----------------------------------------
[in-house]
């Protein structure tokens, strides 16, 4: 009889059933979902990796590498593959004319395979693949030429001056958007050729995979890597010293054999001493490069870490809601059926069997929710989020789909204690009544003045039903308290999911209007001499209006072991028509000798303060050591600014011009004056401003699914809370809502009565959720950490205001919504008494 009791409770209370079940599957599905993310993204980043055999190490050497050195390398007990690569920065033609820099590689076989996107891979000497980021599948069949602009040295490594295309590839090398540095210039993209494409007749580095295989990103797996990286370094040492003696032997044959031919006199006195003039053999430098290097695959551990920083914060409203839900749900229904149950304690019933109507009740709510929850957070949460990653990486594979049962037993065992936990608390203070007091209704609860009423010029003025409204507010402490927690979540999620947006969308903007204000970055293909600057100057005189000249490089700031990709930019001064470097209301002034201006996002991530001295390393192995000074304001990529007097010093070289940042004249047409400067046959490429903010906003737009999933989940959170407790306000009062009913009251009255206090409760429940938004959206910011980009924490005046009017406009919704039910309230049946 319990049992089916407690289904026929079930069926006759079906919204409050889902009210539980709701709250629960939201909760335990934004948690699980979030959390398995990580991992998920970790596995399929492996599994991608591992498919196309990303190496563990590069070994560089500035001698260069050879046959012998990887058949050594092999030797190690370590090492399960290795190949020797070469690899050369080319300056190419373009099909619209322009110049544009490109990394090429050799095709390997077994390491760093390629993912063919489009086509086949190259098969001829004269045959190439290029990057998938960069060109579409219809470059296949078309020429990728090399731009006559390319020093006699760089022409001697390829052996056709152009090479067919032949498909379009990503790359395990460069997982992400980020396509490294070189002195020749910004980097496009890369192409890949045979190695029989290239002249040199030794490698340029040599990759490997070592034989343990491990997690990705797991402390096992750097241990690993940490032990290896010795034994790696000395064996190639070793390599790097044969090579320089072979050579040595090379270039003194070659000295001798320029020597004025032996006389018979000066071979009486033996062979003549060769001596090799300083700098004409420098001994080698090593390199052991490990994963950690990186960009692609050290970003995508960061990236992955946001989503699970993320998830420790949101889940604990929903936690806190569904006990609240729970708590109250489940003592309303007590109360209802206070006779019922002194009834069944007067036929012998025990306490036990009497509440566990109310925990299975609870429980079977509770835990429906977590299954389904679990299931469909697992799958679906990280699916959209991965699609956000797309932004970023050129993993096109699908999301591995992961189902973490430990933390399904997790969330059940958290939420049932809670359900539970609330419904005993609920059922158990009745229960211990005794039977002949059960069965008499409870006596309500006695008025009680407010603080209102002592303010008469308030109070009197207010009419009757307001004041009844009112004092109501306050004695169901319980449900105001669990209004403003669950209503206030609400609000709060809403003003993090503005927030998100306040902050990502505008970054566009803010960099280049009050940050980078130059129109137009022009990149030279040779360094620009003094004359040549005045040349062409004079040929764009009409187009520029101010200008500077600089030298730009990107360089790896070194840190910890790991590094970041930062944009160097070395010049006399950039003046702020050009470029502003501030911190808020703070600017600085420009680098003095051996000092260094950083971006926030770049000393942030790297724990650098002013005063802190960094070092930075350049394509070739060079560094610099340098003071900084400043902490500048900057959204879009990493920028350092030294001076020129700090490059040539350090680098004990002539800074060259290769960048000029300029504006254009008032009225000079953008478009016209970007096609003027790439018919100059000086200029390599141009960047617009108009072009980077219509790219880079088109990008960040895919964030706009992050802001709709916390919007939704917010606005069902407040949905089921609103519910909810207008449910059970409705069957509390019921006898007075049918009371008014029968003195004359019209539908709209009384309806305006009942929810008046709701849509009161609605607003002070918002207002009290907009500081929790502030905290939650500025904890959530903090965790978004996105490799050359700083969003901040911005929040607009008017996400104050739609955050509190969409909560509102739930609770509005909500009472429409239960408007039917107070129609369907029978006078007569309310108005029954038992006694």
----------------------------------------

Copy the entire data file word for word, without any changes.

[in-house]
């Protein structure tokens, strides 16, 4: 009889059933979902990796590498593959004319395979693949030429001056958007050729995979890597010293054999001493490069870490809601059926069997929710989020789909204690009544003045039903308290999911209007001499209006072991028509000798303060050591600014011009004056401003699914809370809502009565959720950490205001919504008494 009791409770209370079940599957599905993310993204980043055999190490050497050195390398007990690569920065033609820099590689076989996107891979000497980021599948069949602009040295490594295309590839090398540095210039993209494409007749580095295989990103797996990286370094040492003696032997044959031919006199006195003039053999430098290097695959551990920083914060409203839900749900229904149950304690019933109507009740709510929850957070949460990653990486594979049962037993065992936990608390203070007091209704609860009423010029003025409204507010402490927690979540999620947006969308903007204000970055293909600057100057005189000249490089700031990709930019001064470097209301002034201006996002991530001295390393192995000074304001990529007097010093070289940042004249047409400067046959490429903010906003737009999933989940959170407790306000009062009913009251009255206090409760429940938004959206910011980009924490005046009017406009919704039910309230049946 319990049992089916407690289904026929079930069926006759079906919204409050889902009210539980709701709250629960939201909760335990934004948690699980979030959390398995990580991992998920970790596995399929492996599994991608591992498919196309990303190496563990590069070994560089500035001698260069050879046959012998990887058949050594092999030797190690370590090492399960290795190949020797070469690899050369080319300056190419373009099909619209322009110049544009490109990394090429050799095709390997077994390491760093390629993912063919489009086509086949190259098969001829004269045959190439290029990057998938960069060109579409219809470059296949078309020429990728090399731009006559390319020093006699760089022409001697390829052996056709152009090479067919032949498909379009990503790359395990460069997982992400980020396509490294070189002195020749910004980097496009890369192409890949045979190695029989290239002249040199030794490698340029040599990759490997070592034989343990491990997690990705797991402390096992750097241990690993940490032990290896010795034994790696000395064996190639070793390599790097044969090579320089072979050579040595090379270039003194070659000295001798320029020597004025032996006389018979000066071979009486033996062979003549060769001596090799300083700098004409420098001994080698090593390199052991490990994963950690990186960009692609050290970003995508960061990236992955946001989503699970993320998830420790949101889940604990929903936690806190569904006990609240729970708590109250489940003592309303007590109360209802206070006779019922002194009834069944007067036929012998025990306490036990009497509440566990109310925990299975609870429980079977509770835990429906977590299954389904679990299931469909697992799958679906990280699916959209991965699609956000797309932004970023050129993993096109699908999301591995992961189902973490430990933390399904997790969330059940958290939420049932809670359900539970609330419904005993609920059922158990009745229960211990005794039977002949059960069965008499409870006596309500006695008025009680407010603080209102002592303010008469308030109070009197207010009419009757307001004041009844009112004092109501306050004695169901319980449900105001669990209004403003669950209503206030609400609000709060809403003003993090503005927030998100306040902050990502505008970054566009803010960099280049009050940050980078130059129109137009022009990149030279040779360094620009003094004359040549005045040349062409004079040929764009009409187009520029101010200008500077600089030298730009990107360089790896070194840190910890790991590094970041930062944009160097070395010049006399950039003046702020050009470029502003501030911190808020703070600017600085420009680098003095051996000092260094950083971006926030770049000393942030790297724990650098002013005063802190960094070092930075350049394509070739060079560094610099340098003071900084400043902490500048900057959204879009990493920028350092030294001076020129700090490059040539350090680098004990002539800074060259290769960048000029300029504006254009008032009225000079953008478009016209970007096609003027790439018919100059000086200029390599141009960047617009108009072009980077219509790219880079088109990008960040895919964030706009992050802001709709916390919007939704917010606005069902407040949905089921609103519910909810207008449910059970409705069957509390019921006898007075049918009371008014029968003195004359019209539908709209009384309806305006009942929810008046709701849509009161609605607003002070918002207002009290907009500081929790502030905290939650500025904890959530903090965790978004996105490799050359700083969003901040911005929040607009008017996400104050739609955050509190969409909560509102739930609770509005909500009472429409239960408007039917107070129609369907029978006078007569309310108005029954038992006694």